03/30/04 — Armada gives Nissan competitive full-sized SUV

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Armada gives Nissan competitive full-sized SUV

A few years ago Nissan decided to think large. And the results are the full-sized 2004 Pathfinder Armada sport utility vehicle and the full-sized 2004 Titan pickup truck, platform mates built in a Nissan plant in Canton, Miss.

It’s no secret that big sport utility vehicles and full-sized pickup trucks reap handsome profits for U.S. automakers.

Nissan Armada, 2004

General Motors, Ford and the Chrysler arm of DaimlerChrysler still own a huge share of the big truck and SUV market, the one area Japanese and European carmakers have failed to effectively penetrate.

Toyota has been successful in carving out a small niche with its full-sized Sequoia SUV and Tundra pickup.

Now Nissan wants a piece of the action. While Ford and GM surely aren’t quaking in their boots over the new Nissan entries, some alarm bells should be ringing somewhere in Detroit, because Nissan has got it right.

We spent a week behind the wheel of the Pathfinder Armada, a sport utility vehicle that rivals the Ford Expedition and Chevrolet Tahoe in passenger space, cargo room and in towing capacity.

By the way, don’t be put off by the Pathfinder name attached to the big SUV. Nissan is still manufacturing the highly popular mid-sized Pathfinder, and will introduce an all-new Pathfinder this fall for the 2005 model year.

The Pathfinder portion of the Armada name will likely be dropped when the 2005 model arrives. Nissan perhaps figured it needed to put the instantly recognizable name on its new full-sized entry to give it a jump start.

The Armada, a rather curious name selection in itself, can stand on its own four feet now that it has been in showrooms for several months and has gained a slew of good reviews from journalists and customers alike.

The new Nissan is big and powerful with a lot of good things going for it.

Perhaps its biggest downside is its rather quirky design. We have talked to people who absolutely love the rather choppy look. And we have talked to others who are turned off.

Under the skin is where the Armada shines.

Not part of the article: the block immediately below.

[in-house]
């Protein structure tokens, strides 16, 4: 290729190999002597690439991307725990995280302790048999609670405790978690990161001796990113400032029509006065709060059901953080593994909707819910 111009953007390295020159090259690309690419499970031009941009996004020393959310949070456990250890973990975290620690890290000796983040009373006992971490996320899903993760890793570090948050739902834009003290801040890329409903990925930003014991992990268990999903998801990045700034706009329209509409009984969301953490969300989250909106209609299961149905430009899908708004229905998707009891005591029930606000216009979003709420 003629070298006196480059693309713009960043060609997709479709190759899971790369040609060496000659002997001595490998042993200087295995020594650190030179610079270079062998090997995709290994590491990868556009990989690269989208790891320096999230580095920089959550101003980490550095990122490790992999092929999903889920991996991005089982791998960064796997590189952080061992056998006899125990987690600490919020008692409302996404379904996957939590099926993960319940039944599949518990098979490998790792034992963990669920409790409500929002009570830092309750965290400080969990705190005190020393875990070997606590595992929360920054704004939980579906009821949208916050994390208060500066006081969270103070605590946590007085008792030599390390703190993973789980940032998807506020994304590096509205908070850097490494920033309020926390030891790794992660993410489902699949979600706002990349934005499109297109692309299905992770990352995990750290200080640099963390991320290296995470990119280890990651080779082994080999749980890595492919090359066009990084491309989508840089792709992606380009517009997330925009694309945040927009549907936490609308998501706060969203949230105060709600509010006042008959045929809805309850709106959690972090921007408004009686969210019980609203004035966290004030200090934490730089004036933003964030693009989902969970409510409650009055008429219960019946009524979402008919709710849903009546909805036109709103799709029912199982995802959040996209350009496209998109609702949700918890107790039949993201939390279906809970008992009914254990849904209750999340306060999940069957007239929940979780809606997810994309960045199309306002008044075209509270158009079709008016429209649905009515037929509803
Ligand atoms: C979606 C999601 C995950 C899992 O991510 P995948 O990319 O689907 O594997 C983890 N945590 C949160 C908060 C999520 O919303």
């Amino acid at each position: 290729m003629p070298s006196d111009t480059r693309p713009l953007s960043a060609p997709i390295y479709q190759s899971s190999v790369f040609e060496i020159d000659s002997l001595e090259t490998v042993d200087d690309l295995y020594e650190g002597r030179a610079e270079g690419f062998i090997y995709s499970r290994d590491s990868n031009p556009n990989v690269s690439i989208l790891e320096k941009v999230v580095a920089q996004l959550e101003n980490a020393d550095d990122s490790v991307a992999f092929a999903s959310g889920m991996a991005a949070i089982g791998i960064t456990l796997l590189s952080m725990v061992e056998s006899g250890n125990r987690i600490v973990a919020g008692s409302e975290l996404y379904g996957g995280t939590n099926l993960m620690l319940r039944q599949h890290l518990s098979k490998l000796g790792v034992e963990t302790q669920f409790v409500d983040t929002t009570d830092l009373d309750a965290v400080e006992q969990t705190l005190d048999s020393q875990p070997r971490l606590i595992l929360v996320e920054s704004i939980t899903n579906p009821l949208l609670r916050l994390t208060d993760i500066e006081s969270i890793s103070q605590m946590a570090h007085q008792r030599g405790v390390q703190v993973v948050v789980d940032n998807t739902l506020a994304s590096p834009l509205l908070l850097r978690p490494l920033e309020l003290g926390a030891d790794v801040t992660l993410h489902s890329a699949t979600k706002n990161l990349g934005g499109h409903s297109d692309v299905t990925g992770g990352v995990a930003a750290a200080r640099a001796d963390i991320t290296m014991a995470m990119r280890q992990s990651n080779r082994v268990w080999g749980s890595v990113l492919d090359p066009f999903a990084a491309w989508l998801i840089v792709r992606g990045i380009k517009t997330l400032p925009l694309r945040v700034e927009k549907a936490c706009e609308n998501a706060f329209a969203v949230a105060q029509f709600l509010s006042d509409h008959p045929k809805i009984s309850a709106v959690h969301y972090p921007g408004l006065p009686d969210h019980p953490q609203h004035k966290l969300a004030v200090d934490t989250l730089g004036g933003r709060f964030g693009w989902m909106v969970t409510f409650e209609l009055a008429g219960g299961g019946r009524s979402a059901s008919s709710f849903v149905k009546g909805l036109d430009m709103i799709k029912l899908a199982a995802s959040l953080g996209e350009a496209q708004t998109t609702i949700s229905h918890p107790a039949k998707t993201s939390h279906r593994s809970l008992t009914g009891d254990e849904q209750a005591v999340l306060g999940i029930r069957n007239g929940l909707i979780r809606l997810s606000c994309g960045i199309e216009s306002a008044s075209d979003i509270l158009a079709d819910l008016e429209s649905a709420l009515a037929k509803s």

One of the SUV’s best qualities is the 305-horsepower 5.6-liter 32-valve aluminum V-8, which generates 385 pound-feet of torque. It does an exceptional job powering the big brute, which weighs in at from 5,200 to 5,600 pounds depending on 2-wheel or 4-wheel drive configurations.

The Armada is perhaps the liveliest full-sized truck-based sport utility on the planet. Press the accelerator and it surges from a standstill. Zero to 60 time has been measured in 7 seconds flat.

This also translates into a prodigious towing rating, too. The Armada has best-in-class numbers in that department at 9,100 pounds.

The suspension is tuned to the stiff side although not quite in a true truck sense. It is not offensive by any measurement.

The Armada drives smaller than its 207-inch length would suggest. We felt no trepidation negotiating a crowded parking lot at a sold-out Clay Aiken concert. The Armada flowed in and out of traffic about as smoothy as Clay flowed in and out of tunes in front of thousands of screaming fans at Raleigh’s RBC Center.

The Armada is as big inside as it is outside and the driver is afforded clear, well-marked instruments and switchgear.

The dashboard layout is a center box theme that has a brawny look to match the brawny exterior. Buttons are large and radio pre-sets don’t look like other buttons surrounding them.

One problem — it was difficult in bright sunlight to see the small light that indicates whether the air conditioner was on or off.

Front seats are comfortable and the driving position is good.

Rear-seat passengers are afforded stretch-out leg room. The third row will handle two adults, but the short seat bottom makes it more practical for kids.

The second row can be folded out of the way in three pieces making several configurations possible. Both the second and third rows fold flat to create 97 cubic feet of storage area, about average for the class.

The Armada comes in two trim levels, SE and LE, and in either 2-wheel or all-wheel drive configurations.

Standard equipment for the base SE which starts at $33,950 is generous. Included are 18-inch alloy wheels, four-wheel antilock brakes, running boards, stereo system with 6-disc CD changer and eight speakers, power driver’s seat, remote keyless entry, tire pressure monitoring system, steering wheel controls, air conditioning and power windows, locks and mirrors.

Our test vehicle came with the $2,350 leather package. Included were leather seating, upgraded 265-watt Bose stereo and side impact airbags. That brought the bottom line to $36,300 including destination charge.

On the other end of the spectrum, an all-wheel drive LE begins at $41,250.

Options available on the LE include a DVD entertainment system and a DVD-based navigation system.

Nissan has designed a very attractive full-sized sport utility vehicle that should appeal to many people shopping in that segment.

If you are in the market for a big SUV, you would be remiss to pass up a test drive.

By Jim Meachen
Published in Car Reviews on March 30, 2004 4:20 PM